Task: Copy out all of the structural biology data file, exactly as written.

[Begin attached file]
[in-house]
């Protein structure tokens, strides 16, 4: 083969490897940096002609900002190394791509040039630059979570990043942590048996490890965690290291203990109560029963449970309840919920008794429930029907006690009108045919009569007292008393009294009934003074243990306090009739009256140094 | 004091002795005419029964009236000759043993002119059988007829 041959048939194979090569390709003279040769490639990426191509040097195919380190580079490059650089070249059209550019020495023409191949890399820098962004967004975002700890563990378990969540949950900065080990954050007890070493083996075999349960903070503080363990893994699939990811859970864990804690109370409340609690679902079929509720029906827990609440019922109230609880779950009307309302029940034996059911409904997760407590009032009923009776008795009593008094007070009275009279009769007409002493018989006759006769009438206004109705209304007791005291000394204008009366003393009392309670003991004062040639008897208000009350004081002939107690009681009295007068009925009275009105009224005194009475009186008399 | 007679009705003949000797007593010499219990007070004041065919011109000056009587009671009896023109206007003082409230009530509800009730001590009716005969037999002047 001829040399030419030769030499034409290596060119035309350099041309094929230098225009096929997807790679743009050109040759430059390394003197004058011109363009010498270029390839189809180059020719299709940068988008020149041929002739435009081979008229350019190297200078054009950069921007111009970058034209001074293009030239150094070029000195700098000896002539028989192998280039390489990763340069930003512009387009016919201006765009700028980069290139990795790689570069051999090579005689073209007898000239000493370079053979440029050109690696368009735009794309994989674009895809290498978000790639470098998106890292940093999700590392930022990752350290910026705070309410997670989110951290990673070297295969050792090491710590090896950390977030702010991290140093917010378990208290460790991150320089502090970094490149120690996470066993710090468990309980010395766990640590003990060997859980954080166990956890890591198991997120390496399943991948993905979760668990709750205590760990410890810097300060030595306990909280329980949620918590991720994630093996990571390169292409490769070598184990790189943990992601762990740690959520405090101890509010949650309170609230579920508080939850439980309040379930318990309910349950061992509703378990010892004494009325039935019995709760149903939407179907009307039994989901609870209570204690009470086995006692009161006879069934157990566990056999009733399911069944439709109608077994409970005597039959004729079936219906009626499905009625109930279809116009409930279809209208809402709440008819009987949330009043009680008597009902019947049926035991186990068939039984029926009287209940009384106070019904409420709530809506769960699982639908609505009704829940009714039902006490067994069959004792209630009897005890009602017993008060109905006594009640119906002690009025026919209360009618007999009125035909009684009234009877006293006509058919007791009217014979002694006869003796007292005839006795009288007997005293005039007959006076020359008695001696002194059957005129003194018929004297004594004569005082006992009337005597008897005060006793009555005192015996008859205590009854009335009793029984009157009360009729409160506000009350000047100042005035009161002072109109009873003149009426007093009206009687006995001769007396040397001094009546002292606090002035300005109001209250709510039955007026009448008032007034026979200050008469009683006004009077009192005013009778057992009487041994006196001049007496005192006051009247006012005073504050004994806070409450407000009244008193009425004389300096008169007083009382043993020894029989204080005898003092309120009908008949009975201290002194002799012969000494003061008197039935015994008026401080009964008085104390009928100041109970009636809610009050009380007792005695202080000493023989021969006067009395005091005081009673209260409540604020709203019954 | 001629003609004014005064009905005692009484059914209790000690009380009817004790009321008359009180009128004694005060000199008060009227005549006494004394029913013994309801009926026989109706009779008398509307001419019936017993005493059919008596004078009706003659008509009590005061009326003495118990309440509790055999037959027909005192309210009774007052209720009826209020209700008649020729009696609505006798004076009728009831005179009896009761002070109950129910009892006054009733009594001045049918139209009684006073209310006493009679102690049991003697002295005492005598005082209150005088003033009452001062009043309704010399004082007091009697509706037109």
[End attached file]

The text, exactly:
[in-house]
């Protein structure tokens, strides 16, 4: 083969490897940096002609900002190394791509040039630059979570990043942590048996490890965690290291203990109560029963449970309840919920008794429930029907006690009108045919009569007292008393009294009934003074243990306090009739009256140094 | 004091002795005419029964009236000759043993002119059988007829 041959048939194979090569390709003279040769490639990426191509040097195919380190580079490059650089070249059209550019020495023409191949890399820098962004967004975002700890563990378990969540949950900065080990954050007890070493083996075999349960903070503080363990893994699939990811859970864990804690109370409340609690679902079929509720029906827990609440019922109230609880779950009307309302029940034996059911409904997760407590009032009923009776008795009593008094007070009275009279009769007409002493018989006759006769009438206004109705209304007791005291000394204008009366003393009392309670003991004062040639008897208000009350004081002939107690009681009295007068009925009275009105009224005194009475009186008399 | 007679009705003949000797007593010499219990007070004041065919011109000056009587009671009896023109206007003082409230009530509800009730001590009716005969037999002047 001829040399030419030769030499034409290596060119035309350099041309094929230098225009096929997807790679743009050109040759430059390394003197004058011109363009010498270029390839189809180059020719299709940068988008020149041929002739435009081979008229350019190297200078054009950069921007111009970058034209001074293009030239150094070029000195700098000896002539028989192998280039390489990763340069930003512009387009016919201006765009700028980069290139990795790689570069051999090579005689073209007898000239000493370079053979440029050109690696368009735009794309994989674009895809290498978000790639470098998106890292940093999700590392930022990752350290910026705070309410997670989110951290990673070297295969050792090491710590090896950390977030702010991290140093917010378990208290460790991150320089502090970094490149120690996470066993710090468990309980010395766990640590003990060997859980954080166990956890890591198991997120390496399943991948993905979760668990709750205590760990410890810097300060030595306990909280329980949620918590991720994630093996990571390169292409490769070598184990790189943990992601762990740690959520405090101890509010949650309170609230579920508080939850439980309040379930318990309910349950061992509703378990010892004494009325039935019995709760149903939407179907009307039994989901609870209570204690009470086995006692009161006879069934157990566990056999009733399911069944439709109608077994409970005597039959004729079936219906009626499905009625109930279809116009409930279809209208809402709440008819009987949330009043009680008597009902019947049926035991186990068939039984029926009287209940009384106070019904409420709530809506769960699982639908609505009704829940009714039902006490067994069959004792209630009897005890009602017993008060109905006594009640119906002690009025026919209360009618007999009125035909009684009234009877006293006509058919007791009217014979002694006869003796007292005839006795009288007997005293005039007959006076020359008695001696002194059957005129003194018929004297004594004569005082006992009337005597008897005060006793009555005192015996008859205590009854009335009793029984009157009360009729409160506000009350000047100042005035009161002072109109009873003149009426007093009206009687006995001769007396040397001094009546002292606090002035300005109001209250709510039955007026009448008032007034026979200050008469009683006004009077009192005013009778057992009487041994006196001049007496005192006051009247006012005073504050004994806070409450407000009244008193009425004389300096008169007083009382043993020894029989204080005898003092309120009908008949009975201290002194002799012969000494003061008197039935015994008026401080009964008085104390009928100041109970009636809610009050009380007792005695202080000493023989021969006067009395005091005081009673209260409540604020709203019954 | 001629003609004014005064009905005692009484059914209790000690009380009817004790009321008359009180009128004694005060000199008060009227005549006494004394029913013994309801009926026989109706009779008398509307001419019936017993005493059919008596004078009706003659008509009590005061009326003495118990309440509790055999037959027909005192309210009774007052209720009826209020209700008649020729009696609505006798004076009728009831005179009896009761002070109950129910009892006054009733009594001045049918139209009684006073209310006493009679102690049991003697002295005492005598005082209150005088003033009452001062009043309704010399004082007091009697509706037109």